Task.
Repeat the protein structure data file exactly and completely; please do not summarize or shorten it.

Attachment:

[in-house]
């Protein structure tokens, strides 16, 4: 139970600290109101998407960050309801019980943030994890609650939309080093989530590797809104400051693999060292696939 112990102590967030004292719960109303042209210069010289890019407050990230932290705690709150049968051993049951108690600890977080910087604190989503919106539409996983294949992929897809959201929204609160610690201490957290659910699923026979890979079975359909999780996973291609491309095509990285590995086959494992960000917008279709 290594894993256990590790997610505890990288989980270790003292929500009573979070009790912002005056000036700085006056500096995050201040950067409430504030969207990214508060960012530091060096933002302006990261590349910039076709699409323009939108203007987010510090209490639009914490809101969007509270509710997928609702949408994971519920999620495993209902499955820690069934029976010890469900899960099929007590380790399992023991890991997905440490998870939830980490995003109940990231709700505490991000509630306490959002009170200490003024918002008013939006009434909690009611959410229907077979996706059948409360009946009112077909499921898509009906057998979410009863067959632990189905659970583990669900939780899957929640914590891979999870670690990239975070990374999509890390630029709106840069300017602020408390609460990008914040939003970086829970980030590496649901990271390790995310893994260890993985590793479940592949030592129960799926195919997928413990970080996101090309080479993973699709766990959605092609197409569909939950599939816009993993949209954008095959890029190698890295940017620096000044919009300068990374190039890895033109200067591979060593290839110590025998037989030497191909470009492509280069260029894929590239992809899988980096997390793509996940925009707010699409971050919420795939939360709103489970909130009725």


[in-house]
């Protein structure tokens, strides 16, 4: 139970600290109101998407960050309801019980943030994890609650939309080093989530590797809104400051693999060292696939 112990102590967030004292719960109303042209210069010289890019407050990230932290705690709150049968051993049951108690600890977080910087604190989503919106539409996983294949992929897809959201929204609160610690201490957290659910699923026979890979079975359909999780996973291609491309095509990285590995086959494992960000917008279709 290594894993256990590790997610505890990288989980270790003292929500009573979070009790912002005056000036700085006056500096995050201040950067409430504030969207990214508060960012530091060096933002302006990261590349910039076709699409323009939108203007987010510090209490639009914490809101969007509270509710997928609702949408994971519920999620495993209902499955820690069934029976010890469900899960099929007590380790399992023991890991997905440490998870939830980490995003109940990231709700505490991000509630306490959002009170200490003024918002008013939006009434909690009611959410229907077979996706059948409360009946009112077909499921898509009906057998979410009863067959632990189905659970583990669900939780899957929640914590891979999870670690990239975070990374999509890390630029709106840069300017602020408390609460990008914040939003970086829970980030590496649901990271390790995310893994260890993985590793479940592949030592129960799926195919997928413990970080996101090309080479993973699709766990959605092609197409569909939950599939816009993993949209954008095959890029190698890295940017620096000044919009300068990374190039890895033109200067591979060593290839110590025998037989030497191909470009492509280069260029894929590239992809899988980096997390793509996940925009707010699409971050919420795939939360709103489970909130009725």